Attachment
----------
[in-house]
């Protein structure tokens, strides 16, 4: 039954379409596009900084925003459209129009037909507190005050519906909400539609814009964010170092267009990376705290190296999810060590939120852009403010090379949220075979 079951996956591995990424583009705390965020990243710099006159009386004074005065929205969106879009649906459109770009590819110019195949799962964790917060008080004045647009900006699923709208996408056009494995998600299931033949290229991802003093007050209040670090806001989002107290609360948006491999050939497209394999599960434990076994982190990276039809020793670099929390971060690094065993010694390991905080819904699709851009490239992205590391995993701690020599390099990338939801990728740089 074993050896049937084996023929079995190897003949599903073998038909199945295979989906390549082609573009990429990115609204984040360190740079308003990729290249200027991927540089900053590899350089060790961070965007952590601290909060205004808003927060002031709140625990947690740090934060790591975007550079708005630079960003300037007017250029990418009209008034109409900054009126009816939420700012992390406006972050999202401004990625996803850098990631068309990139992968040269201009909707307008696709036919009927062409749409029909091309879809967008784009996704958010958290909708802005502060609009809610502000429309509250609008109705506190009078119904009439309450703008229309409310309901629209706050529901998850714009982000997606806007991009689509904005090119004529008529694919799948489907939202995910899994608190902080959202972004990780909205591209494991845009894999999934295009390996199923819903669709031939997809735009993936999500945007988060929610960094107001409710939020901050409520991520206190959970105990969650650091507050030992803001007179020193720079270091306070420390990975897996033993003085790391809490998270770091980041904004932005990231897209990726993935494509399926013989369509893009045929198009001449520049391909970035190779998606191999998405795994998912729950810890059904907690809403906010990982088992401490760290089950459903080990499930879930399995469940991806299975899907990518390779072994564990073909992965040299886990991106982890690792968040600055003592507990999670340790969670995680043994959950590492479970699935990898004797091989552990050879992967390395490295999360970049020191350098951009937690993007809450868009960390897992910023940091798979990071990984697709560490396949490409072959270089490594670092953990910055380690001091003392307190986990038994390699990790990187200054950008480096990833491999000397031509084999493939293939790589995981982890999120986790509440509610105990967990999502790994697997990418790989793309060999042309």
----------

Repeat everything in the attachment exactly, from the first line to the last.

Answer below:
[in-house]
């Protein structure tokens, strides 16, 4: 039954379409596009900084925003459209129009037909507190005050519906909400539609814009964010170092267009990376705290190296999810060590939120852009403010090379949220075979 079951996956591995990424583009705390965020990243710099006159009386004074005065929205969106879009649906459109770009590819110019195949799962964790917060008080004045647009900006699923709208996408056009494995998600299931033949290229991802003093007050209040670090806001989002107290609360948006491999050939497209394999599960434990076994982190990276039809020793670099929390971060690094065993010694390991905080819904699709851009490239992205590391995993701690020599390099990338939801990728740089 074993050896049937084996023929079995190897003949599903073998038909199945295979989906390549082609573009990429990115609204984040360190740079308003990729290249200027991927540089900053590899350089060790961070965007952590601290909060205004808003927060002031709140625990947690740090934060790591975007550079708005630079960003300037007017250029990418009209008034109409900054009126009816939420700012992390406006972050999202401004990625996803850098990631068309990139992968040269201009909707307008696709036919009927062409749409029909091309879809967008784009996704958010958290909708802005502060609009809610502000429309509250609008109705506190009078119904009439309450703008229309409310309901629209706050529901998850714009982000997606806007991009689509904005090119004529008529694919799948489907939202995910899994608190902080959202972004990780909205591209494991845009894999999934295009390996199923819903669709031939997809735009993936999500945007988060929610960094107001409710939020901050409520991520206190959970105990969650650091507050030992803001007179020193720079270091306070420390990975897996033993003085790391809490998270770091980041904004932005990231897209990726993935494509399926013989369509893009045929198009001449520049391909970035190779998606191999998405795994998912729950810890059904907690809403906010990982088992401490760290089950459903080990499930879930399995469940991806299975899907990518390779072994564990073909992965040299886990991106982890690792968040600055003592507990999670340790969670995680043994959950590492479970699935990898004797091989552990050879992967390395490295999360970049020191350098951009937690993007809450868009960390897992910023940091798979990071990984697709560490396949490409072959270089490594670092953990910055380690001091003392307190986990038994390699990790990187200054950008480096990833491999000397031509084999493939293939790589995981982890999120986790509440509610105990967990999502790994697997990418790989793309060999042309």